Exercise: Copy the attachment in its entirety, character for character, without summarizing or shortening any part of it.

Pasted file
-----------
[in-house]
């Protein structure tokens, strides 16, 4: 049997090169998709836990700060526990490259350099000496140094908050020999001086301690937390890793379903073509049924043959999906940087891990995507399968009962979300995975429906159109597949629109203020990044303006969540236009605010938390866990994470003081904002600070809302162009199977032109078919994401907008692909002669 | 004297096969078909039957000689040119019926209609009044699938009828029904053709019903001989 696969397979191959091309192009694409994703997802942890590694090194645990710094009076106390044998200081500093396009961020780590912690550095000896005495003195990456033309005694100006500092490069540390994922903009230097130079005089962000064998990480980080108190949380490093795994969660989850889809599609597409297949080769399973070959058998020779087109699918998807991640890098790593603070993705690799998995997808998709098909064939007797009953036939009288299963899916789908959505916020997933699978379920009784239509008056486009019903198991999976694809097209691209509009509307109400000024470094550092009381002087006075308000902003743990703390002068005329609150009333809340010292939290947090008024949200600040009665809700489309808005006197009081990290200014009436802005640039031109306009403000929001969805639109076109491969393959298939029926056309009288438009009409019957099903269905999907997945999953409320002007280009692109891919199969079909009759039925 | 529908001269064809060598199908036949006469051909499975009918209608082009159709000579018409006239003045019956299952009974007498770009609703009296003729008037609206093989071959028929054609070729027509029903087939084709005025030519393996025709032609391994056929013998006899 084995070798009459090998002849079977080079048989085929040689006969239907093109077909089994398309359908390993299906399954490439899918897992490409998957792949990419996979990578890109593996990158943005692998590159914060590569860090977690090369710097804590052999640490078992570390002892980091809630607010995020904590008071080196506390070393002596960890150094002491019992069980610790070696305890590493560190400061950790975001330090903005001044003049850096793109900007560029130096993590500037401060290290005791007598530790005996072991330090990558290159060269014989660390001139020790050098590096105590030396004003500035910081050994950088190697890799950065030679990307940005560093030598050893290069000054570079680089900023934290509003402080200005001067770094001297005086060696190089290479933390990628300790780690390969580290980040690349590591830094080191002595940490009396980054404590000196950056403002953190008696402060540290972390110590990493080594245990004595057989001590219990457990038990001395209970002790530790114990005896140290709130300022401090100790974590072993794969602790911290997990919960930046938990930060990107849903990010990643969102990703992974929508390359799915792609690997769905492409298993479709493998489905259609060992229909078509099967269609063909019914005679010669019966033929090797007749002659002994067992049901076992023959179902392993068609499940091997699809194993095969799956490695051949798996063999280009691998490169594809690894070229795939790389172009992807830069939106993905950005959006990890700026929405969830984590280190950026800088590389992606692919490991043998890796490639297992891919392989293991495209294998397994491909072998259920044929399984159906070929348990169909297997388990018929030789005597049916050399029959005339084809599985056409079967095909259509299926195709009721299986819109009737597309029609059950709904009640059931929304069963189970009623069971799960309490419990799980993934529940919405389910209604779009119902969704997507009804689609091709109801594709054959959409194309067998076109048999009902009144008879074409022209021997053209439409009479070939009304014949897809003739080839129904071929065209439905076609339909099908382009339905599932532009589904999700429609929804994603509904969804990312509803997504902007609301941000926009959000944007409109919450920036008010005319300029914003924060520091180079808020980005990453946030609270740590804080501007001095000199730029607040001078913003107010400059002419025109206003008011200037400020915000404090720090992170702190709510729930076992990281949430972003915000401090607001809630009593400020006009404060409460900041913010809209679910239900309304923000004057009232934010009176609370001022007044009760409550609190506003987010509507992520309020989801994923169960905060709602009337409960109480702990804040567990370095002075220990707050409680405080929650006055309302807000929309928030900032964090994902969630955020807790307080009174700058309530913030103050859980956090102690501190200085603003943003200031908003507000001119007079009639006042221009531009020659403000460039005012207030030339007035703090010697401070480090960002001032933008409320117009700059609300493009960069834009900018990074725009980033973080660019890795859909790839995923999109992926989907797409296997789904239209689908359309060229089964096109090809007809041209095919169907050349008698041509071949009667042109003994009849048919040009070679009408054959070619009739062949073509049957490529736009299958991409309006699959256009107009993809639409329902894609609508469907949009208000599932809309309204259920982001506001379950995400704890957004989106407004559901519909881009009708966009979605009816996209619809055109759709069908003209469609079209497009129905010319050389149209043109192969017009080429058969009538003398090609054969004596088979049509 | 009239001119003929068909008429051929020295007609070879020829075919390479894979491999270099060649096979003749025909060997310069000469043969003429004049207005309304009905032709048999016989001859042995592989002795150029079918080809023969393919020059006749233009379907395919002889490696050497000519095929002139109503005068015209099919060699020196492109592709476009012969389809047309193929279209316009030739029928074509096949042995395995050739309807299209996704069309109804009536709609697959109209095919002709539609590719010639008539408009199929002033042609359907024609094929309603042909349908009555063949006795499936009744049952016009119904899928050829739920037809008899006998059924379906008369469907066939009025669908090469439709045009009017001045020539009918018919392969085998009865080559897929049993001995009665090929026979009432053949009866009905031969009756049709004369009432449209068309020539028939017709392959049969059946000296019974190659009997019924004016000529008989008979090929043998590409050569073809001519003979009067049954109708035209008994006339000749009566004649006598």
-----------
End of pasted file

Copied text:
[in-house]
């Protein structure tokens, strides 16, 4: 049997090169998709836990700060526990490259350099000496140094908050020999001086301690937390890793379903073509049924043959999906940087891990995507399968009962979300995975429906159109597949629109203020990044303006969540236009605010938390866990994470003081904002600070809302162009199977032109078919994401907008692909002669 | 004297096969078909039957000689040119019926209609009044699938009828029904053709019903001989 696969397979191959091309192009694409994703997802942890590694090194645990710094009076106390044998200081500093396009961020780590912690550095000896005495003195990456033309005694100006500092490069540390994922903009230097130079005089962000064998990480980080108190949380490093795994969660989850889809599609597409297949080769399973070959058998020779087109699918998807991640890098790593603070993705690799998995997808998709098909064939007797009953036939009288299963899916789908959505916020997933699978379920009784239509008056486009019903198991999976694809097209691209509009509307109400000024470094550092009381002087006075308000902003743990703390002068005329609150009333809340010292939290947090008024949200600040009665809700489309808005006197009081990290200014009436802005640039031109306009403000929001969805639109076109491969393959298939029926056309009288438009009409019957099903269905999907997945999953409320002007280009692109891919199969079909009759039925 | 529908001269064809060598199908036949006469051909499975009918209608082009159709000579018409006239003045019956299952009974007498770009609703009296003729008037609206093989071959028929054609070729027509029903087939084709005025030519393996025709032609391994056929013998006899 084995070798009459090998002849079977080079048989085929040689006969239907093109077909089994398309359908390993299906399954490439899918897992490409998957792949990419996979990578890109593996990158943005692998590159914060590569860090977690090369710097804590052999640490078992570390002892980091809630607010995020904590008071080196506390070393002596960890150094002491019992069980610790070696305890590493560190400061950790975001330090903005001044003049850096793109900007560029130096993590500037401060290290005791007598530790005996072991330090990558290159060269014989660390001139020790050098590096105590030396004003500035910081050994950088190697890799950065030679990307940005560093030598050893290069000054570079680089900023934290509003402080200005001067770094001297005086060696190089290479933390990628300790780690390969580290980040690349590591830094080191002595940490009396980054404590000196950056403002953190008696402060540290972390110590990493080594245990004595057989001590219990457990038990001395209970002790530790114990005896140290709130300022401090100790974590072993794969602790911290997990919960930046938990930060990107849903990010990643969102990703992974929508390359799915792609690997769905492409298993479709493998489905259609060992229909078509099967269609063909019914005679010669019966033929090797007749002659002994067992049901076992023959179902392993068609499940091997699809194993095969799956490695051949798996063999280009691998490169594809690894070229795939790389172009992807830069939106993905950005959006990890700026929405969830984590280190950026800088590389992606692919490991043998890796490639297992891919392989293991495209294998397994491909072998259920044929399984159906070929348990169909297997388990018929030789005597049916050399029959005339084809599985056409079967095909259509299926195709009721299986819109009737597309029609059950709904009640059931929304069963189970009623069971799960309490419990799980993934529940919405389910209604779009119902969704997507009804689609091709109801594709054959959409194309067998076109048999009902009144008879074409022209021997053209439409009479070939009304014949897809003739080839129904071929065209439905076609339909099908382009339905599932532009589904999700429609929804994603509904969804990312509803997504902007609301941000926009959000944007409109919450920036008010005319300029914003924060520091180079808020980005990453946030609270740590804080501007001095000199730029607040001078913003107010400059002419025109206003008011200037400020915000404090720090992170702190709510729930076992990281949430972003915000401090607001809630009593400020006009404060409460900041913010809209679910239900309304923000004057009232934010009176609370001022007044009760409550609190506003987010509507992520309020989801994923169960905060709602009337409960109480702990804040567990370095002075220990707050409680405080929650006055309302807000929309928030900032964090994902969630955020807790307080009174700058309530913030103050859980956090102690501190200085603003943003200031908003507000001119007079009639006042221009531009020659403000460039005012207030030339007035703090010697401070480090960002001032933008409320117009700059609300493009960069834009900018990074725009980033973080660019890795859909790839995923999109992926989907797409296997789904239209689908359309060229089964096109090809007809041209095919169907050349008698041509071949009667042109003994009849048919040009070679009408054959070619009739062949073509049957490529736009299958991409309006699959256009107009993809639409329902894609609508469907949009208000599932809309309204259920982001506001379950995400704890957004989106407004559901519909881009009708966009979605009816996209619809055109759709069908003209469609079209497009129905010319050389149209043109192969017009080429058969009538003398090609054969004596088979049509 | 009239001119003929068909008429051929020295007609070879020829075919390479894979491999270099060649096979003749025909060997310069000469043969003429004049207005309304009905032709048999016989001859042995592989002795150029079918080809023969393919020059006749233009379907395919002889490696050497000519095929002139109503005068015209099919060699020196492109592709476009012969389809047309193929279209316009030739029928074509096949042995395995050739309807299209996704069309109804009536709609697959109209095919002709539609590719010639008539408009199929002033042609359907024609094929309603042909349908009555063949006795499936009744049952016009119904899928050829739920037809008899006998059924379906008369469907066939009025669908090469439709045009009017001045020539009918018919392969085998009865080559897929049993001995009665090929026979009432053949009866009905031969009756049709004369009432449209068309020539028939017709392959049969059946000296019974190659009997019924004016000529008989008979090929043998590409050569073809001519003979009067049954109708035209008994006339000749009566004649006598």